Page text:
The numbers of terrorists now moving freely across Europe are much, much higher.
Europol don’t seem understand the core principles of Islam. It’s the usual denial of reality that we come across all the time when the subject Muslims and Islam is brought up.
The estimate is only based on active fighters in the Islamic State who have already been killing people in jihad. What about the rest? Anyone can take up arms in the name of Allah, and kill the “oppressive” infidel who refuses to convert and allow Sharia and Islam to rule the land. Jihad is the fight battle to assure a specific Islamic directive runs all government policies and laws in a country. Jihad can also be waged against Muslims, who are branded false Muslims and branded infidels along with non-Muslims.
All Muslims out of the 1.5bn around the world are suppose to be “good Muslims” and take up the jihad cause. Therefore, any practicing Muslim living in society is a potential lone-wolf Jihadist.
Up to 5,000 Isil-trained jihadists could be at large in Europe
We can expect Isil or other terrorist groups to stage an attack in Europe, warns Rob Wainwright, the British head of Europol, the EU’s police agency.
Isil fighters at a training camp in Afghanistan.
By Justin Huggler, Berlin, Telegraph
2:19PM GMT 19 Feb 2016
Up to 5,000 jihadists could be at large in Europe after training with Islamic State of Iraq and the Levant (Isil), the EU’s police chief has warned.
Europol estimates the number of EU citizens who have slipped back after training in the Middle East as between 3,000 and 5,000, Rob Wainwright, the British head of Europol, the EU’s police agency, said.
“Europe is currently facing the highest terror threat in more than ten years.” Mr Wainwright said.
“We can expect Isil or other religious terror groups to stage an attack somewhere in Europe with the aim of achieving mass casualties among the civilian population”
– Rob Wainwright, the British head of Europol
“We can expect Isil or other religious terror groups to stage an attack somewhere in Europe with the aim of achievingmass casualties among the civilian population,” he told Germany’s Neue Osnabrücker Zeitung newspaper.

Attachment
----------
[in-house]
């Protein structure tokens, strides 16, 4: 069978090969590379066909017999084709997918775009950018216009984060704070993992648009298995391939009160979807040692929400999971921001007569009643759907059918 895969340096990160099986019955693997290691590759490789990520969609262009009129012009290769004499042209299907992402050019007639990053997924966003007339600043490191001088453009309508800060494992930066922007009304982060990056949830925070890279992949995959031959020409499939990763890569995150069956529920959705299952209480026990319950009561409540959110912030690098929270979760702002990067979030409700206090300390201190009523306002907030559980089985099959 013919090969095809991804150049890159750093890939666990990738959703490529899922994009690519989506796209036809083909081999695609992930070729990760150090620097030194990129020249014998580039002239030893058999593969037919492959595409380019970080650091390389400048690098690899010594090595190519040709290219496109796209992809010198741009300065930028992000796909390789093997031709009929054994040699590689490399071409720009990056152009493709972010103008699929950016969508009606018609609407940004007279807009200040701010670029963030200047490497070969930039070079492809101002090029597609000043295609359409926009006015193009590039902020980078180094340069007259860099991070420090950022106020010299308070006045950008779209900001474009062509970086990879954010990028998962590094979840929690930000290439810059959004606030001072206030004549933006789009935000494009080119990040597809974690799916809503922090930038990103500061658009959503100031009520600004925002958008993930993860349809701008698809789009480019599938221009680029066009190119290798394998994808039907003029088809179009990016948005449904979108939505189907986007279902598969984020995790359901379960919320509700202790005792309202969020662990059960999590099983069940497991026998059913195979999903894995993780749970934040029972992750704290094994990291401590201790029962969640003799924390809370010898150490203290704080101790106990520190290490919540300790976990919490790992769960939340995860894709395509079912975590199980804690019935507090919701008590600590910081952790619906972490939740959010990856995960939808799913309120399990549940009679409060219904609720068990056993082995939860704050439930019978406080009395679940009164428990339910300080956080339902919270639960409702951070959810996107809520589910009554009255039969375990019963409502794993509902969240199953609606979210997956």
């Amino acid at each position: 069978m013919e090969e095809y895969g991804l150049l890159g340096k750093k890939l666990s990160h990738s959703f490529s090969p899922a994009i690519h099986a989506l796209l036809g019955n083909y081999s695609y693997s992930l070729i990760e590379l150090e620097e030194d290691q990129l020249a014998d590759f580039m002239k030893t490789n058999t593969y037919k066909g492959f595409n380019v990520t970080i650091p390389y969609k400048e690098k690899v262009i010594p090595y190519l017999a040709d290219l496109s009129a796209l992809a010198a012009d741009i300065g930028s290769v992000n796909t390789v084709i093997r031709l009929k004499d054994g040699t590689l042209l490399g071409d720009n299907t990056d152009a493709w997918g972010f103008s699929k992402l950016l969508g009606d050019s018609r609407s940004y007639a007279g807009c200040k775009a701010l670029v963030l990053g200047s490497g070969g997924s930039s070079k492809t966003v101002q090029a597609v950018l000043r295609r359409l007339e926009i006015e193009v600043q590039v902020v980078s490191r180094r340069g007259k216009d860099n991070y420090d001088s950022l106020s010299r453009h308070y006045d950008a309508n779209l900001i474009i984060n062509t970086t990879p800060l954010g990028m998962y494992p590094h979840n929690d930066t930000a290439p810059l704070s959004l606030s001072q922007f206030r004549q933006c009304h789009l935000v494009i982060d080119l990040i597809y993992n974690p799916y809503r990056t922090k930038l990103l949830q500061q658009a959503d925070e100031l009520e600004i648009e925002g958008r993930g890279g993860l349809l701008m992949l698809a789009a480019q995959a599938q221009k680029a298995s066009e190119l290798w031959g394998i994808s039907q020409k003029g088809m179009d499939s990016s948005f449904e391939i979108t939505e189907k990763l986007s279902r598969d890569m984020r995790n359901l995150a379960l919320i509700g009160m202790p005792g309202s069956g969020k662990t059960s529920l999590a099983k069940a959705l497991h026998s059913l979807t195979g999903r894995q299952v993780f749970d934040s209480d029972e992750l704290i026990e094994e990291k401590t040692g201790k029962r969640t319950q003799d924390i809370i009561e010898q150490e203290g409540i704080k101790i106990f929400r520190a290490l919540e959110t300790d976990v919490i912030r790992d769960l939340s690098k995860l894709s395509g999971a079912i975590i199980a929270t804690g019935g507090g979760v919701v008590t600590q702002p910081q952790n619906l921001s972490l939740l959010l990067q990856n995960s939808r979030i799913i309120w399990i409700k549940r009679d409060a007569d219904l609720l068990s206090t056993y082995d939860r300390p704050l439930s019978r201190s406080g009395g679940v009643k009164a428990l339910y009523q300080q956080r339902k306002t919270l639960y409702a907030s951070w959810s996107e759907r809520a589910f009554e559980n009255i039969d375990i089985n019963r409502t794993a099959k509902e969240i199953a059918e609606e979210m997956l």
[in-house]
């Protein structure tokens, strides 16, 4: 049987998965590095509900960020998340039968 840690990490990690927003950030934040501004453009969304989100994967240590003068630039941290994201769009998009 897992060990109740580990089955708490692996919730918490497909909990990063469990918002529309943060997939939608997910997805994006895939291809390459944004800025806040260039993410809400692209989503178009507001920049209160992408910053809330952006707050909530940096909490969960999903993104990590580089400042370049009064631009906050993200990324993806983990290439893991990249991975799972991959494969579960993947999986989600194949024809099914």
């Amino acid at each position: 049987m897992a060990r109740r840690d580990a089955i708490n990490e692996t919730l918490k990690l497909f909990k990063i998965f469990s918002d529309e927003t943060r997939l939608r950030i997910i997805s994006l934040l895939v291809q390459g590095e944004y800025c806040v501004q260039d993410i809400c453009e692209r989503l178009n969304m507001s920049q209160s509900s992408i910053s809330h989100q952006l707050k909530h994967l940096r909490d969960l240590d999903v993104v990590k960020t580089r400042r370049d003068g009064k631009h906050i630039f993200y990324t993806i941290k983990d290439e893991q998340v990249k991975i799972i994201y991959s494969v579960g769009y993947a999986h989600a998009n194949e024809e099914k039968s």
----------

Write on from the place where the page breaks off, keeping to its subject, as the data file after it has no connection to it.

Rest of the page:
Before becoming head of Europol in 2009, Mr Wainwright served in senior roles at the UK’s National Criminal Intelligence Service (NCIS) and Serious Organised Crime Agency (SOCA).
The growing number “presents EU member states with completely new challenges”, he told the newspaper.
However, he played down fears terrorists areusing the migrant crisis to enter Europe posing as asylum seekers.
“There is no concrete evidence terrorists are systematicallyusing of the flow of refugees to infiltrate Europe,” he said.
His comments come after new information emerged about two suspects being held in Austria inconnection with the Paris attacks.
Prosecutors in Salzburg for the first time confirmed reports the two men, an 28-year-old Algerian and a 34-year-old Pakistani who have not been named, entered Europe posing as refugees.
The two suspects, who were arrested at a refugee shelter on December 10, have admitted they arrived in Greece with some of the Paris attackers, prosecutors said in a statement.
But they denied reports the suspects had admitted they were supposed to take part in the Paris attacks.
It has also emerged that a further two suspects are being held by the Austrian authorities in connection with the Paris attacks.
A 25-year-old Moroccan and a 40-year-old Algerian arrested around a week later, on December 18, were held because they were in close contact with the first two suspects, prosecutors said.
“It can be assumed that all four are members of Isil,” the prosecutors’ statement said.
Fighters from the Islamic State of Iraq and the Levant (ISIL) ride tanks during a parade in Raqqa.
The two men held in the original arrest have confessed that they arrived in Greece in October in a boat packed with 30 to 40 asylum seekers, including two of the Paris attackers.
While the attackers travelled on towards France, the two arrested men were held up after officials noticed they were travelling with false passports.
They were held for further investigation by the Greek authorities for 25 days, but later allowed to continue their journey.
It is not clear why the Greek authorities let them go, but it has led to speculation they were supposed to take part in the Paris attacks but arrived too late.